Top 4 Tips for Winterizing Your Equipment

Do you work in an area where Old Man Winter rears his ugly head every year? These winterizing tips will help ensure your machines are ready to go when you need them.

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Caterpillar Inc.

This blog was updated on 6/6/2023.

Cold temperatures and wet, snowy conditions can be hard on equipment. That’s why it’s critical to winterize your machines each year. Make sure you’re focusing on these four key areas:

1. Tires

Air pressure inside equipment tires can start to fall along with the mercury in the thermometer, so check to make sure they’re filled to the proper pounds per square inch (psi) at the start of each shift. If they need airing up, move the machine into a heated area to avoid underinflation issues. Doing the work in an insulated garage or service shop helps the tire bead sit firmly within each wheel’s groove.

Also, use dry nitrogen gas instead of compressed air or a similar mixture when re-inflating equipment tires. It helps fight against ice crystals building up inside the tire during especially cold periods, which can push the valve stem open and increase the chances of deflation.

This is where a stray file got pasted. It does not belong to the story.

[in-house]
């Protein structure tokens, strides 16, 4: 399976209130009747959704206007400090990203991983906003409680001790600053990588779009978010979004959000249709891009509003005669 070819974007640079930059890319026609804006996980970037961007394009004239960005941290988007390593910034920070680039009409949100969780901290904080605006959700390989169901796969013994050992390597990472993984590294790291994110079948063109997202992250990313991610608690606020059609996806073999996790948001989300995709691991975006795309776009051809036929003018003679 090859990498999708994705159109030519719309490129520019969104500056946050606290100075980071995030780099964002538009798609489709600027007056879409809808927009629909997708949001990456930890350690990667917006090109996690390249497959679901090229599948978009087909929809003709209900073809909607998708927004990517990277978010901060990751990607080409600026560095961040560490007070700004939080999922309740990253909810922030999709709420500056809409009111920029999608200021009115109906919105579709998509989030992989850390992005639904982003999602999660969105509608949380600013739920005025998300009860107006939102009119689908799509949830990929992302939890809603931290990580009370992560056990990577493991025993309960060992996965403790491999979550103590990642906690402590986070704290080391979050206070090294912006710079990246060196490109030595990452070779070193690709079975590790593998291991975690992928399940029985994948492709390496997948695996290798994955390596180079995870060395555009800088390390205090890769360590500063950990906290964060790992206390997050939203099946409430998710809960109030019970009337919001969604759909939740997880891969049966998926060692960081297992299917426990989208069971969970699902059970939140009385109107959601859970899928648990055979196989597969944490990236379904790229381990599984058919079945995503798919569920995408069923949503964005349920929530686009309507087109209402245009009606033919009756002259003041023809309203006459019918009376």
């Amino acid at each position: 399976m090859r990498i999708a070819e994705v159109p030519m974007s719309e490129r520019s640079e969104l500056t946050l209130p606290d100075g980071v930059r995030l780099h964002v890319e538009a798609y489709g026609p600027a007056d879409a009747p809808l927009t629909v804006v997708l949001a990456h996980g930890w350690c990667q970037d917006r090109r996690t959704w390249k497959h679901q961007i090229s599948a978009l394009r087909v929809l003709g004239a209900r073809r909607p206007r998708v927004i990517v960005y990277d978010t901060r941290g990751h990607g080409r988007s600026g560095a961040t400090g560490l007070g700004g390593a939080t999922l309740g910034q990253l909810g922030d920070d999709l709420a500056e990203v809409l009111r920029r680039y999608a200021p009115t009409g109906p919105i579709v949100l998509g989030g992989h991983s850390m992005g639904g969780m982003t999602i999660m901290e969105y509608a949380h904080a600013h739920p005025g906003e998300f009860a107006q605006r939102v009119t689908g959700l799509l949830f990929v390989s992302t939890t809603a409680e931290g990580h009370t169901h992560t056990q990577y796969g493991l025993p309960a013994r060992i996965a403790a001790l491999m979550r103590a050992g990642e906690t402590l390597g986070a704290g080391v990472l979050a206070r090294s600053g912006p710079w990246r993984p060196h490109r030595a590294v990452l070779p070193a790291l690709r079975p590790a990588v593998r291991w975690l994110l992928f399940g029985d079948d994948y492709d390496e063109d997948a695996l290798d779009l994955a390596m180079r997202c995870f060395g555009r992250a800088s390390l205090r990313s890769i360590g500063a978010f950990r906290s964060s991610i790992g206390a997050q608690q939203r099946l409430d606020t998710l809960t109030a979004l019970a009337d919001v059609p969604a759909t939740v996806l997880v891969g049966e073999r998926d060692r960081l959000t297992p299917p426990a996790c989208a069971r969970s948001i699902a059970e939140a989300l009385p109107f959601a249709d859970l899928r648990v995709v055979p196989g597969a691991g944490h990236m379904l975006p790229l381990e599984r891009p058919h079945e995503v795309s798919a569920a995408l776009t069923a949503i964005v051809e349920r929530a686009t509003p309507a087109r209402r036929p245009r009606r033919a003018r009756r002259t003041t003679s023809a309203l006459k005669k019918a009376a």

2. Batteries

Cold weather requires equipment batteries to generate nearly twice as many cranking amps to turn over, so keep yours charged and warm for easy starting. If you’re working in sub-zero temperatures, storing a battery indoors at room temperature when it’s not in use can also help.

If you store batteries, you can help maintain their useful life by recharging them when they drop below 75% capacity and cleaning them to remove any rust, moisture and dirt. Keeping batteries out of use for an extended time? Unplug them from their ground wires, then check their voltage levels and charge as needed once a month.

3. Fuel

Most construction equipment runs on No. 2 diesel fuel during the warmer months. Because this type of fuel can solidify, it’s not recommended for use in colder weather. A simple switch to No. 1 diesel fuel helps hold off the ice that can form when No. 2 fuel remains in the tank and lines.

To avoid a frozen fuel tank at the start of your shift, fill up at the end of each day. And always keep the fuel storage tank clean of water, debris and sediment by draining the water from the water separator on a daily basis before refilling the tank.

4. Inspections

Equipment inspections are critical year-round, but you’ll want to watch out for certain things as temperatures begin to drop and the days get shorter. Don’t get caught out on the job with burnt-out lights, old windshield wipers or a heater that’s not functioning properly. Pay special attention to brakes and fluid levels, too. Before it gets too cold outside, install the correct engine, hydraulic, transmission and final drive lubricants for your machine and the temperature range it will be working in.

Planning to take certain equipment out of service entirely during the colder months? Follow this winter storage checklist so it’s prepped for next spring — and you won’t have to worry about damaged components and unexpected repair bills to start the busy season. 

This blog was updated on 6/6/2023.